In this legend, hearing The Banshee acts as a sign, foretelling a death in the family. The informant also shared with me that, when she was a baby, her oldest brother suddenly fell gravely ill and died shortly after being diagnosed with meningitis. Although this story had been shared throughout the family for generations, it became especially relevant after this loss. The piece of folklore’s setting, camping in the woods, also adds to its feasibility. Spending the night in a strange place where you cannot see outside of your tent could easily make the screeches of an owl sound like a woman’s screams. Thus, aesthetics, relevance to one’s life, and the legend’s source and setting all play significant roles in its believability. 

The Grateful Dead – Band Name Origin

Main Piece:

While with my dad, JK, listening to the Grateful Dead music in the kitchen, he asked:

JK: “Do you know how they got the name Grateful Dead?”

Me: “No?”

JK: “They were sitting at their house at 710 Ashbury, and they were called ‘the Warlocks’ at the time. Jerry turns to the others, ‘We’ve gotta name this band. The Warlocks aren’t a good name.'”

Me: “They were called that?”

JK: “Yeah. Stupid. So they open up this dictionary there and there was an item called ‘Grateful Dead.’ And it’s basically a story that’s present in a ton of cultures. They read it and were like, ‘Hell yeah man.'”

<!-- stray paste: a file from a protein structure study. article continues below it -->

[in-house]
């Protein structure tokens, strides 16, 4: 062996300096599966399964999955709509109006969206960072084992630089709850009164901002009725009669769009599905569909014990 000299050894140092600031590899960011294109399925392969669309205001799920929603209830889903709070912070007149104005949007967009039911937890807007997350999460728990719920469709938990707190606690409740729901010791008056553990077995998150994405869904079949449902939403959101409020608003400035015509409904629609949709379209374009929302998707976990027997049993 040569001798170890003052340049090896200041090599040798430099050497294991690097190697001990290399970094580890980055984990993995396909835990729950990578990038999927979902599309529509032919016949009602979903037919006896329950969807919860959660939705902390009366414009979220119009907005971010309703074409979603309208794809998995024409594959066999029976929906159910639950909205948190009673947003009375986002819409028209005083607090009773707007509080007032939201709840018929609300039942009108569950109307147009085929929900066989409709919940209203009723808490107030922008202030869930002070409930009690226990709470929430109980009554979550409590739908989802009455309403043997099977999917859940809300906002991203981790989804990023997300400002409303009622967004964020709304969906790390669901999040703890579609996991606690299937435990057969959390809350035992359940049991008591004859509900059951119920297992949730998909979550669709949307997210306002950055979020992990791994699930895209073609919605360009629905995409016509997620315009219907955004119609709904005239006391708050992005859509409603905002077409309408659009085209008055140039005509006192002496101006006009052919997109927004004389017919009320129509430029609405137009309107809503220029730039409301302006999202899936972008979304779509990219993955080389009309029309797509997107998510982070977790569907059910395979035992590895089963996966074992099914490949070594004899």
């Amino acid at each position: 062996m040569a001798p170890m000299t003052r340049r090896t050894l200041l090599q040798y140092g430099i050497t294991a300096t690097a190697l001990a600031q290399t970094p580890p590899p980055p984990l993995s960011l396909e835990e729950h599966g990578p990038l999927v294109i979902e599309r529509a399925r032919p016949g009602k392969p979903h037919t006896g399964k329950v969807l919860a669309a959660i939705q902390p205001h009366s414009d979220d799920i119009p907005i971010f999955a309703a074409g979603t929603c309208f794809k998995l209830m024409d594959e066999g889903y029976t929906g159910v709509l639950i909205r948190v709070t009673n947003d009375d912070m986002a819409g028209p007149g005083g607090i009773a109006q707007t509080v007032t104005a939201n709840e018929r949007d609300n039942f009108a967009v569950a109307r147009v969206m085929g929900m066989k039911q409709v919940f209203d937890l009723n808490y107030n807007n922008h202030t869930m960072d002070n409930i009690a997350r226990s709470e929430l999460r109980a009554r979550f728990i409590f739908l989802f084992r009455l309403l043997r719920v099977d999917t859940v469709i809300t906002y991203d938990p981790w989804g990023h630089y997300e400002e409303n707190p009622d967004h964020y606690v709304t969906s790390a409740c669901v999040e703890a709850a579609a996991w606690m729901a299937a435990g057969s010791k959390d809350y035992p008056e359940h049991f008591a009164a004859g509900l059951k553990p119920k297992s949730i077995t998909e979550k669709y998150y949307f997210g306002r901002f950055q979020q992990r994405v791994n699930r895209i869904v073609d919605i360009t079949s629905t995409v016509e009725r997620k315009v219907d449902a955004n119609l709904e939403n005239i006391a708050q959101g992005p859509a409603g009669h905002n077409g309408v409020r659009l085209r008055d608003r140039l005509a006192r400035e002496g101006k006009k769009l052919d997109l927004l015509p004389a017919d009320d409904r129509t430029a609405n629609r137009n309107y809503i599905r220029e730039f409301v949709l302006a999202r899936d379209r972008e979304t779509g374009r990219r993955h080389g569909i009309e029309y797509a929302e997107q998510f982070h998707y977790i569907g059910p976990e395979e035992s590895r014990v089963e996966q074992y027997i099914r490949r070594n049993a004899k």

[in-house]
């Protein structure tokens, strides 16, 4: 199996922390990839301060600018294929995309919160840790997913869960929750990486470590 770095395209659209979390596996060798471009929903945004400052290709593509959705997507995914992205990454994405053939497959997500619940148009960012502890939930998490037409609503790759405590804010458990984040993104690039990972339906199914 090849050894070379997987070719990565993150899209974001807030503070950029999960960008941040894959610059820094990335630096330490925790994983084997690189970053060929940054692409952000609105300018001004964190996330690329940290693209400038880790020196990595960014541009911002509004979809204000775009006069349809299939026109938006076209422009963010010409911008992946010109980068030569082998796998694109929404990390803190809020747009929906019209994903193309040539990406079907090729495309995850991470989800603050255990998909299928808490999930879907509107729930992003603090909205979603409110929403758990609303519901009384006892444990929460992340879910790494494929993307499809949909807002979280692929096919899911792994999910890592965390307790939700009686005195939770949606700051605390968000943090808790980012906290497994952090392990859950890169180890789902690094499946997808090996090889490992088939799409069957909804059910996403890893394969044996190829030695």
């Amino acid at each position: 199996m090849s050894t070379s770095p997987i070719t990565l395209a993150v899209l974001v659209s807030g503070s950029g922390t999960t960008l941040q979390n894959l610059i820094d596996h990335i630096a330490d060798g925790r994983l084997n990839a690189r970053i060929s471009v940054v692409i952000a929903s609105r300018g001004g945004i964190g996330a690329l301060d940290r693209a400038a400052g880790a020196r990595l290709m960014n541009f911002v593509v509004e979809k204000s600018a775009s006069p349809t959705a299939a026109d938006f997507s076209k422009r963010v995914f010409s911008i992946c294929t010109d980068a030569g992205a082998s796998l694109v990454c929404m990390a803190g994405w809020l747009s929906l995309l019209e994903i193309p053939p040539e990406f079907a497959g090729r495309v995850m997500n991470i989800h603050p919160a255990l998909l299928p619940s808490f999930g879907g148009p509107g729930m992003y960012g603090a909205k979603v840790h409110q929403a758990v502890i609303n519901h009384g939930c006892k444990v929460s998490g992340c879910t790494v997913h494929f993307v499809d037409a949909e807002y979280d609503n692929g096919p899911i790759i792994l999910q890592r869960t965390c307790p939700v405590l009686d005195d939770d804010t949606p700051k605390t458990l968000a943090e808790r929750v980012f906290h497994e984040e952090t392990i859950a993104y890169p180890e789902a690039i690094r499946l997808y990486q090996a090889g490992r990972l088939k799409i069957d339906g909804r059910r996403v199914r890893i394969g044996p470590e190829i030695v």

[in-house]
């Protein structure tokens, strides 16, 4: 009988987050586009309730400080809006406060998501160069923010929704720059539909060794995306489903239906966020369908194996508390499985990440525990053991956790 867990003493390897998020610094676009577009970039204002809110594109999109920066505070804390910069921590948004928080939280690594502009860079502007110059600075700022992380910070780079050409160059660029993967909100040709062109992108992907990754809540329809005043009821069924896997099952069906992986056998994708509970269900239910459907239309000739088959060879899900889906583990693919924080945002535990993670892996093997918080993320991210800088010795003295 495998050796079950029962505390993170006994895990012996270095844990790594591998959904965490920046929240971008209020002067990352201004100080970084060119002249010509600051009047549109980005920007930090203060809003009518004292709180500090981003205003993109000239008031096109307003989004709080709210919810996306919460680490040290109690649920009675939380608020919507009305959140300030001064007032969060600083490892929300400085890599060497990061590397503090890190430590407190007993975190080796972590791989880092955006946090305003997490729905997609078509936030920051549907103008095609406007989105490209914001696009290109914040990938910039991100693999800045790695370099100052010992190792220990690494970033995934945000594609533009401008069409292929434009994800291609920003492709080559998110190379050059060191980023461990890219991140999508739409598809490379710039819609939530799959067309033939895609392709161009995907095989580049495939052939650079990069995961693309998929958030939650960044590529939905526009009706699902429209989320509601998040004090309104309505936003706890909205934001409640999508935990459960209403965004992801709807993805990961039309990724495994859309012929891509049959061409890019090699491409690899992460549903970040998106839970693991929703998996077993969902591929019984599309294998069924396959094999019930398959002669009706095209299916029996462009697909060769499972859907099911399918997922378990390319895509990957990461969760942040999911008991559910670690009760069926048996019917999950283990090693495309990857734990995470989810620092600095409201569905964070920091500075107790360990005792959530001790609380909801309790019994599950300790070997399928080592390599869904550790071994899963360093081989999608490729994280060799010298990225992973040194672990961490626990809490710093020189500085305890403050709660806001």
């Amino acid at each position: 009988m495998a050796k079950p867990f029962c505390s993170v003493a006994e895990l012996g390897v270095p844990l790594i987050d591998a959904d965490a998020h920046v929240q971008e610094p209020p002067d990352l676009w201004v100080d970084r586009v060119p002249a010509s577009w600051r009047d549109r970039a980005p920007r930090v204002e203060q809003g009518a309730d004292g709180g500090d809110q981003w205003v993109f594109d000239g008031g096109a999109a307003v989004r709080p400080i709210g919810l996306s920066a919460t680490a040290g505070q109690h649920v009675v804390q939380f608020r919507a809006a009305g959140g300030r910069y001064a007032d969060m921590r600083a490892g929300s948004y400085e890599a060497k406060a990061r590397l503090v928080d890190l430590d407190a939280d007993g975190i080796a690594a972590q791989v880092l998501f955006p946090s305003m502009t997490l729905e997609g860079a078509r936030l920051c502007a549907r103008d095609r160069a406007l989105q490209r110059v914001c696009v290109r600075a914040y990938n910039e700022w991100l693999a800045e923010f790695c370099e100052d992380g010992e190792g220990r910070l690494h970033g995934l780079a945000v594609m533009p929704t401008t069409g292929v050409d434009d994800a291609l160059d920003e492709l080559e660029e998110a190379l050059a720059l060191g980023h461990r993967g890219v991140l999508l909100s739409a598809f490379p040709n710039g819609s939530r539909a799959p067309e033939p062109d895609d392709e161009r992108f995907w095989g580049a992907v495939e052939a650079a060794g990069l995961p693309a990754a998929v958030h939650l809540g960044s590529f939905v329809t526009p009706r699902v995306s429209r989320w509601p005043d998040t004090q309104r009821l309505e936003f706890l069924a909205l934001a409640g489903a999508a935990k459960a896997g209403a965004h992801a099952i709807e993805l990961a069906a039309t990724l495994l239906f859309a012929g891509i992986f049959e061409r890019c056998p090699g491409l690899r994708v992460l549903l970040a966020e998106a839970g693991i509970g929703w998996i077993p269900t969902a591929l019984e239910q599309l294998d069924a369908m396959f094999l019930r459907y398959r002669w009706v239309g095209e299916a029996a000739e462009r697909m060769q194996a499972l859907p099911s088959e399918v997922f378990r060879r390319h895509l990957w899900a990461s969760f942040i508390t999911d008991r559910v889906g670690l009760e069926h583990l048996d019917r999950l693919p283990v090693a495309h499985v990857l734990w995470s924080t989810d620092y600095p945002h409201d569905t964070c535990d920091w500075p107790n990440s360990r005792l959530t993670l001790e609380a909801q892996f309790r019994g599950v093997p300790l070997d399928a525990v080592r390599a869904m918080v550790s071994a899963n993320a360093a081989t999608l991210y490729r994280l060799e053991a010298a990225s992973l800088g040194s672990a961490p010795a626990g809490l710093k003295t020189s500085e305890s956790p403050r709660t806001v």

Me: “What’s the story?”

JK: “The common story is that there is a weary traveler that encounters the corpse of someone who never received a proper burial. And they didn’t get one because they had unpaid debts when they died.”

Me: “Does the traveler burry them?”

JK: “The traveler pays their debts and gets them the burial. Then, later in life, their life gets saved by the soul of that person. So the grateful dead are the protective spirits that have been earned through charitable gesture.”


The informant has gone to many Grateful Dead shows and stays very versed in the lore of the band, still being an avid listener. The story, however, seems to cary more weight for him because of the connection to the band rather than it just being a regular tale. It’s been enhanced for him because of it.